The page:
Search within this book

Look up

Look up a word

  • Dictionary
  • Thesaurus
Please submit a word or phrase above.
Print this page

Print this page

Why can't I print more than one page at a time?

Help
Full screen
Items saved from this book
  • Bookmarks
  • Highlights & Notes
  • Citations
/ 731

matching results for page

    Questia reader help

    How to highlight and cite specific passages

    1. Click or tap the first word you want to select.
    2. Click or tap the last word you want to select, and you’ll see everything in between get selected.
    3. You’ll then get a menu of options like creating a highlight or a citation from that passage of text.

    OK, got it!

    Cited passage

    Style
    Citations are available only to our active members.
    Buy instant access to cite pages or passages in MLA 8, MLA 7, APA and Chicago citation styles.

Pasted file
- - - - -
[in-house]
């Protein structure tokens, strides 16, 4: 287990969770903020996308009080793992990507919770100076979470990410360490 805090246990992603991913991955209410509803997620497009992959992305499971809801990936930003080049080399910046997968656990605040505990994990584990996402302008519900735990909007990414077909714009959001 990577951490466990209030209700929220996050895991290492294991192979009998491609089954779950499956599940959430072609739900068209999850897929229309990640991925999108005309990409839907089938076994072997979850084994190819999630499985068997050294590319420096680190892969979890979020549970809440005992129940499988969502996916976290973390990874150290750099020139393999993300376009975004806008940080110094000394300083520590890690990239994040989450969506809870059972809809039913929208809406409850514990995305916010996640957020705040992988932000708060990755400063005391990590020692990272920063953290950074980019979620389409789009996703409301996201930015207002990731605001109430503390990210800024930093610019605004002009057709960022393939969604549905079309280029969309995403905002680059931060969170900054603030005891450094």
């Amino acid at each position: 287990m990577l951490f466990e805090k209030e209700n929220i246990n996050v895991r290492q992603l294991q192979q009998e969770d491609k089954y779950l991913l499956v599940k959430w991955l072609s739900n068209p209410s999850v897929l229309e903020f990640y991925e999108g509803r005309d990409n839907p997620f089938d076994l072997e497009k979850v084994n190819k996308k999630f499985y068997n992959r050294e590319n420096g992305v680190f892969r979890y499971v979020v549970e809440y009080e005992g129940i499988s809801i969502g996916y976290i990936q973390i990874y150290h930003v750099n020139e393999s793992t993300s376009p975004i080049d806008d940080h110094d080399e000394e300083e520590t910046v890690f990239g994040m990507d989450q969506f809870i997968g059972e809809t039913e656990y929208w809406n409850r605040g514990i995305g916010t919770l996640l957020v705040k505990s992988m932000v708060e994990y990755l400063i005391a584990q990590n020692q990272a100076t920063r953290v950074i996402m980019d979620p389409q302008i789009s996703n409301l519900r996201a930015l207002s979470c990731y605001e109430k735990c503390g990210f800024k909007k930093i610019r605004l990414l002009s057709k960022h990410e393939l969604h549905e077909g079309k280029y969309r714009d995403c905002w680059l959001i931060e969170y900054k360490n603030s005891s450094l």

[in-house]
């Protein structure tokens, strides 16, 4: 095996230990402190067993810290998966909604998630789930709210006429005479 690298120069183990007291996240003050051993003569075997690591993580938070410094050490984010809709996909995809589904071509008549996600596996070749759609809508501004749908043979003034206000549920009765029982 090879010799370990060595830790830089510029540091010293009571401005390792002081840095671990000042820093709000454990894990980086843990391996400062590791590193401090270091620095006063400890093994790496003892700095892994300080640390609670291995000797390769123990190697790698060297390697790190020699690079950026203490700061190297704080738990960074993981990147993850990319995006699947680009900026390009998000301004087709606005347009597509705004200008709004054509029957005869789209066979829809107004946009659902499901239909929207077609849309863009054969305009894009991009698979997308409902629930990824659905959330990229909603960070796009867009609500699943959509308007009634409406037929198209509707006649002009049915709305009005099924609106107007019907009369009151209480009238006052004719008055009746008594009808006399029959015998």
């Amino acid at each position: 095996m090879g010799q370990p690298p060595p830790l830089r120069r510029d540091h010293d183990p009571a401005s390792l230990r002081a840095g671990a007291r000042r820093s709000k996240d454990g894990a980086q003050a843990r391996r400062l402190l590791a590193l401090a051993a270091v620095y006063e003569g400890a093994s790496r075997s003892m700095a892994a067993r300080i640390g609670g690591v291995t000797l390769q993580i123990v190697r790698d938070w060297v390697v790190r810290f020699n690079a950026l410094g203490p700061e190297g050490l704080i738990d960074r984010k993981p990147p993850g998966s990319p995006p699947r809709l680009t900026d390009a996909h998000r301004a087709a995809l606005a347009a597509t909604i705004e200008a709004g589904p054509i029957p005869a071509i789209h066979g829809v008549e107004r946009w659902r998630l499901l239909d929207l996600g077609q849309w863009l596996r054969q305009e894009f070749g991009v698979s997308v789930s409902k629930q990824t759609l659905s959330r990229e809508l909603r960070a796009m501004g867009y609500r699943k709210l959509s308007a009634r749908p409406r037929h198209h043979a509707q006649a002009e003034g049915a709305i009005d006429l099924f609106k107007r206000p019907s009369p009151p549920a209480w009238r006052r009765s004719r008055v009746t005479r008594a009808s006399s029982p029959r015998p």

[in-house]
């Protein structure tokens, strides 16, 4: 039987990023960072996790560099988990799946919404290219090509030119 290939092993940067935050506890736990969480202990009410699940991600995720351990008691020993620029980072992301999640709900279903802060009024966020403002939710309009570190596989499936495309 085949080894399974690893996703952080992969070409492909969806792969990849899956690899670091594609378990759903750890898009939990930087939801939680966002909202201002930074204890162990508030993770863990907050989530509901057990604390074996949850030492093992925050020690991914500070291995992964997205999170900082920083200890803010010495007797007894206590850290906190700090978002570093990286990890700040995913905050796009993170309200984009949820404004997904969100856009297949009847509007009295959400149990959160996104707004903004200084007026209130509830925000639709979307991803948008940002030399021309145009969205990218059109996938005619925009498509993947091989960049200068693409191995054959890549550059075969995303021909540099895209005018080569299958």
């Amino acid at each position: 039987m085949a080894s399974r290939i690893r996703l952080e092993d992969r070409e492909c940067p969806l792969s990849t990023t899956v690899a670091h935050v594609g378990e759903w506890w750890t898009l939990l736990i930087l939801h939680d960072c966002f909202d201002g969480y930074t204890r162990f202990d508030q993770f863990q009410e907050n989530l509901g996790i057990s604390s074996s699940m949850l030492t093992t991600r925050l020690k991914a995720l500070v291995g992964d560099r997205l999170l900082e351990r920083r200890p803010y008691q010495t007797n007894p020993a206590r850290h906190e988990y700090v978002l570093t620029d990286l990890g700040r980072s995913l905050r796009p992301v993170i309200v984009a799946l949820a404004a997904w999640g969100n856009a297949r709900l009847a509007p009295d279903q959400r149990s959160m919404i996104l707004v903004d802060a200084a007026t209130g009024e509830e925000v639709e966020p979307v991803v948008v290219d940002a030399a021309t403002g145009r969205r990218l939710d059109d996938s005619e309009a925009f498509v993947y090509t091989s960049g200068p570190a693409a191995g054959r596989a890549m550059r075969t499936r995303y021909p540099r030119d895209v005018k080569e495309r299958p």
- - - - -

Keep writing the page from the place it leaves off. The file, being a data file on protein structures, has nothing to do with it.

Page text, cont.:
"Portraying himself as an honest, ordinary person helped Lincoln identify with his audiences." (Einhorn, 1992, p. 25).

    "Portraying himself as an honest, ordinary person helped Lincoln identify with his audiences." (Einhorn 25)

    "Portraying himself as an honest, ordinary person helped Lincoln identify with his audiences." (Einhorn 25)

    "Portraying himself as an honest, ordinary person helped Lincoln identify with his audiences."1

    1. Lois J. Einhorn, Abraham Lincoln, the Orator: Penetrating the Lincoln Legend (Westport, CT: Greenwood Press, 1992), 25, http://www.questia.com/read/27419298.

    Cited passage

    Thanks for trying Questia!

    Please continue trying out our research tools, but please note, full functionality is available only to our active members.

    Your work will be lost once you leave this Web page.

    Buy instant access to save your work.

    Already a member? Log in now.

    Search by... Author
    Show... All Results Primary Sources Peer-reviewed

    Oops!

    An unknown error has occurred. Please click the button below to reload the page. If the problem persists, please try again in a little while.